Policy Transfer, an Effective Tool for Policy Makers

Policy Transfer, an Effective Tool for Policy Makers
Iraqi MPs are discussing some country level issues in Iraqi Parliament. Photo credit : Iraqi Parliament's website
:: PM:09:31:21/02/2019 ‌
Policy transfers affect various stages of the policy process when a governmental (or non-governmental) organization borrows a policy or an idea from another one. It has become an important and influential action in public policy. A stark example of this transfer in the Iraqi context is the educational reform that the Kurdistan Region of Iraq (KRI) implemented after 2007.


Rebwar R. Salah
is PhD student at the University of Cambridge. His research focus is on Kurdish internal politics, governance and capacity building. He holds an MSc in Government, Policy and Politics from the University of London.
Like any other concept, a policy transfer has strengths and weaknesses: on the one hand, it is beneficial as countries and institutions borrow ideas and policies from each other when they face problems and pressures. On the other hand, differences in administrative structures and the way they operate may lead to failure.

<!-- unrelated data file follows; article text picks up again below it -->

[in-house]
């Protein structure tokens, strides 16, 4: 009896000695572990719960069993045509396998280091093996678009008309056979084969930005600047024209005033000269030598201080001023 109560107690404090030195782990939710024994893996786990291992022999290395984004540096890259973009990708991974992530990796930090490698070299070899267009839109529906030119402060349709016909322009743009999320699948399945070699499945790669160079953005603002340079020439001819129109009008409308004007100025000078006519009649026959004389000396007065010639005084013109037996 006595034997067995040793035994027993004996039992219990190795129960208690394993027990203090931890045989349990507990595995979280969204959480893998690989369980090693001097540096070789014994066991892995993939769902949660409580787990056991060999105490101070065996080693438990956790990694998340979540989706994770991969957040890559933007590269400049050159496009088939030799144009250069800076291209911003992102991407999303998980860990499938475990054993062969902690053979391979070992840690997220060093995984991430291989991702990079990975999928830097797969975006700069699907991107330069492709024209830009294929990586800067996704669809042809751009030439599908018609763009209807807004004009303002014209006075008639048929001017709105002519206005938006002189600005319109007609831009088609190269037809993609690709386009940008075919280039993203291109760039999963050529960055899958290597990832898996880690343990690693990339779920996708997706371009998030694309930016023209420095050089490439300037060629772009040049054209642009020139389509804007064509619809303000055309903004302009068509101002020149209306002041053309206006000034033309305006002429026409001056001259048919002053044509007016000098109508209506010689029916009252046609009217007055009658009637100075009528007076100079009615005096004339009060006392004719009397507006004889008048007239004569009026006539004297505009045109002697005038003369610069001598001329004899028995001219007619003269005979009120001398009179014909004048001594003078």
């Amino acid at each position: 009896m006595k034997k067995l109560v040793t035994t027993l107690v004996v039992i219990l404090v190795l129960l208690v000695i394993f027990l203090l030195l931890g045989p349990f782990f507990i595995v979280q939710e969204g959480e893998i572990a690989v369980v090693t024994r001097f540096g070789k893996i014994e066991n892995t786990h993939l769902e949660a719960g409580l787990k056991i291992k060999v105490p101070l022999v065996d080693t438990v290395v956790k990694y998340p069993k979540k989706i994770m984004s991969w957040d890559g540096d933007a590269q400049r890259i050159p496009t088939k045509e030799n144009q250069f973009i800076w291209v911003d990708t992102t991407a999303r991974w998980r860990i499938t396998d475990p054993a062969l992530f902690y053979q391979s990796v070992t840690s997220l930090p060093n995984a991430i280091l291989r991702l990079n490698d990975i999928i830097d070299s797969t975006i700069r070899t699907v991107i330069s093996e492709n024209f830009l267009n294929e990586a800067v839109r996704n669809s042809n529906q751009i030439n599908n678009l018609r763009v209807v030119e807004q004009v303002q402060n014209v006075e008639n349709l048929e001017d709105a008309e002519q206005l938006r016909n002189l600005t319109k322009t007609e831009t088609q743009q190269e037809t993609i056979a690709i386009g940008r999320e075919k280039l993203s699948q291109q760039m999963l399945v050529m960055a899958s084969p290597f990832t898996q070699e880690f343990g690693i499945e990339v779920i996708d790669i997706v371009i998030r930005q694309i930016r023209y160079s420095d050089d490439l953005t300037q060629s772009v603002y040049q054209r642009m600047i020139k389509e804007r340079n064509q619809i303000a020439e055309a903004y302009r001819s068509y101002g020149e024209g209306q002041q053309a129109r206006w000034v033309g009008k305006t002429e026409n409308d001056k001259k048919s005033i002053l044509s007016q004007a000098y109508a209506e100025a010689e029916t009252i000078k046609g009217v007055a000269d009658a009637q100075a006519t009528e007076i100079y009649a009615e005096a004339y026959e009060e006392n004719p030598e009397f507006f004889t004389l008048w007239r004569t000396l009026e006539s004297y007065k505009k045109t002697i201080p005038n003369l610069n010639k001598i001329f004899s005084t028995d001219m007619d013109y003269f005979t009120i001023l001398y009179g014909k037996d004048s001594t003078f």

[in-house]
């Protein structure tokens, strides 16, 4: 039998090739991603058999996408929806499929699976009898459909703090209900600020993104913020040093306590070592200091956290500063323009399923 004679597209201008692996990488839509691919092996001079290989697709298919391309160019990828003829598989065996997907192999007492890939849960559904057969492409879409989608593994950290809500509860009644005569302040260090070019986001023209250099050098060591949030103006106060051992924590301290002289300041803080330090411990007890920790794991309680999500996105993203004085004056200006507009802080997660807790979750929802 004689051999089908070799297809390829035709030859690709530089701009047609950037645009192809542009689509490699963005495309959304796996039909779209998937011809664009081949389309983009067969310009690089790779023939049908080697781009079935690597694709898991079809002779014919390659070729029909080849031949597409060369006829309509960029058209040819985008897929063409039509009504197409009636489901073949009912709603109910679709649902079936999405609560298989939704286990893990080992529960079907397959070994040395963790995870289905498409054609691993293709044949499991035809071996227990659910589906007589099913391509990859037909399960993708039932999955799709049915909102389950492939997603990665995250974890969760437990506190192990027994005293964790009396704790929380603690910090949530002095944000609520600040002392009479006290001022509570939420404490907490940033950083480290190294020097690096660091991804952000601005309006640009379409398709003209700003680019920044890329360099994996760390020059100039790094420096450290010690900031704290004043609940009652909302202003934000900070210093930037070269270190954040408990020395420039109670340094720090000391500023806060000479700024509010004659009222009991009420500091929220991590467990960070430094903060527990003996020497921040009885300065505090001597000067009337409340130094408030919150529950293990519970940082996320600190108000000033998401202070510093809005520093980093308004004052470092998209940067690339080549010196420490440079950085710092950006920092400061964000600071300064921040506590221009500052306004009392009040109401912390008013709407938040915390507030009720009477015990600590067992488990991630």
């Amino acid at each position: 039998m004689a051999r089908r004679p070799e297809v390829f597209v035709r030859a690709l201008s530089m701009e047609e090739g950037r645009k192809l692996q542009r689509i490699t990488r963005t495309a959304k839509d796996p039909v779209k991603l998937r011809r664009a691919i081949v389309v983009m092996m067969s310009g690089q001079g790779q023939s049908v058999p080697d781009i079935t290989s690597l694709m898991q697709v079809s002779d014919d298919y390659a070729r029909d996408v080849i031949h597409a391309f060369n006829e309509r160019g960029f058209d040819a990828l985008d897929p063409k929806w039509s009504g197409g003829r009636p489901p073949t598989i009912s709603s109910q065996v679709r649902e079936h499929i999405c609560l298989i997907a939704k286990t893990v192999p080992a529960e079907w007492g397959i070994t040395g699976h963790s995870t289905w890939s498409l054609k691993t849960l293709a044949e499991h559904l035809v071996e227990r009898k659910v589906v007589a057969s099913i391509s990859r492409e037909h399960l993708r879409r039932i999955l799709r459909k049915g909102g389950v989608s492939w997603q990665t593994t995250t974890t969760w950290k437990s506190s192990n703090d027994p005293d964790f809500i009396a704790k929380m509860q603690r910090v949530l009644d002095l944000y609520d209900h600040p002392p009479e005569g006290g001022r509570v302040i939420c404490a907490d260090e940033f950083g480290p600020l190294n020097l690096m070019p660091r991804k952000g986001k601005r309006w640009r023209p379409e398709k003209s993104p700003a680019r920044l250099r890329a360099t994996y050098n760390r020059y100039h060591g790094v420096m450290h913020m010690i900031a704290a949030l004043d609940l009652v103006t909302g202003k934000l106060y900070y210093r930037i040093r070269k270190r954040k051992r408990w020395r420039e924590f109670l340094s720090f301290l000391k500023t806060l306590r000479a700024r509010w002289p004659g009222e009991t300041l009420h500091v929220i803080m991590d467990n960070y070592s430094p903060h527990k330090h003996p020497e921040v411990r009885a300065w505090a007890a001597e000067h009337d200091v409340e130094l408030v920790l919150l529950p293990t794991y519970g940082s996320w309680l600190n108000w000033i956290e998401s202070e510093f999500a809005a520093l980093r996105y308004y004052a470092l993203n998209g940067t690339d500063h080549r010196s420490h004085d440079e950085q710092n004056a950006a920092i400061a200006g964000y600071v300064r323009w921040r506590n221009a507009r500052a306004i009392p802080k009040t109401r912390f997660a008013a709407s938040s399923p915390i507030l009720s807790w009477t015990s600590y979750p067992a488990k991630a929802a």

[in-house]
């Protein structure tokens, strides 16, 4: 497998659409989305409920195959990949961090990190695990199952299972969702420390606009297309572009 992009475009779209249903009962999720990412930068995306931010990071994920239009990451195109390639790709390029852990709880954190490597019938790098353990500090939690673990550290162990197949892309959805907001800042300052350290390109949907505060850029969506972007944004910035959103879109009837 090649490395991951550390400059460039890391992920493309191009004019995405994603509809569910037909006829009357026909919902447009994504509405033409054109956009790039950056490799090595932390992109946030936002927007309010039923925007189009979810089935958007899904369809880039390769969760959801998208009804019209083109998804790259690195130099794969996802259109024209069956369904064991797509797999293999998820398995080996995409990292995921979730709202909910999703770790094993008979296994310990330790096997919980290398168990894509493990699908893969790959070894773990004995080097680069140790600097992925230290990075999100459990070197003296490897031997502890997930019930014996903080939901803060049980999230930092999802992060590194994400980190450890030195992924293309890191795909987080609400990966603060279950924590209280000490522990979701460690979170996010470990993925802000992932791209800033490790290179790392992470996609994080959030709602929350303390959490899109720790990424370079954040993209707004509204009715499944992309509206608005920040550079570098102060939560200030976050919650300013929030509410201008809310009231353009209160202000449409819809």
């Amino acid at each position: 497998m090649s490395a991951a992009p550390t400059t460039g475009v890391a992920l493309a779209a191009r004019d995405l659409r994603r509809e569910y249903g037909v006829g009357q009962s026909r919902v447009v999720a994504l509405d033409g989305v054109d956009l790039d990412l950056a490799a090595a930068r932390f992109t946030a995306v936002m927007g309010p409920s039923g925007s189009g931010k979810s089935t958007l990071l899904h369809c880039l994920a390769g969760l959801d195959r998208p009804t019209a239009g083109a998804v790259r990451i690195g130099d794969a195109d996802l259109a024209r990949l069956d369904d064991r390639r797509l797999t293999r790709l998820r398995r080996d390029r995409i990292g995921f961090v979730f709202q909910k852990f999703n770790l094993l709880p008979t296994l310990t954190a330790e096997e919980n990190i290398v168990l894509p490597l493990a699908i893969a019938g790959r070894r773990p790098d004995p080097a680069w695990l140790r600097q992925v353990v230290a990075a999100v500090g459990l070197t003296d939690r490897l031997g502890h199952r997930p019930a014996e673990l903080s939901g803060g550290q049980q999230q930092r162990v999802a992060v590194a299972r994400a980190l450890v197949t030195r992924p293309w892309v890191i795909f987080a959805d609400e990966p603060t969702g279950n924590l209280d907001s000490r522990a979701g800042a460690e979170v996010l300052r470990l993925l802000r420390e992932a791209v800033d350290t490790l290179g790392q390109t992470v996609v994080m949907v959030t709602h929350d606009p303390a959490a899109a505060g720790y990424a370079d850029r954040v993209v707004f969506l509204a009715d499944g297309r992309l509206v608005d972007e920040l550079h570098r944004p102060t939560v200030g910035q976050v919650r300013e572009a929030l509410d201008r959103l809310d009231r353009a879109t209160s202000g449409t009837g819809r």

This article analyzes various types of policy transfers and compares them with other concepts such as “lesson drawing” and “advocacy coalition framework.” It provides cases that policy transfer could apply to in order to provide a clear sense of policy transfer and show why and how different institutions and policy systems could influence one another. It explains whether policy transfer should be followed as an only option for changes or whether other options should be pursued. 
Amid globalization and enhanced modern communication systems, policymakers should be open to all possible methods of policy change. Even international organizations such as the European Union (EU), the international Monetary Fund (IMF), and the World Bank, have pursued mechanisms such as policy transfer in various countries.

There are two types of policy transfer: coercive transfer (such as policies from the EU, IMF, and the World Bank) and voluntary transfers such as those from independent and non-governmental organizations.

Policy Transfer is not the only way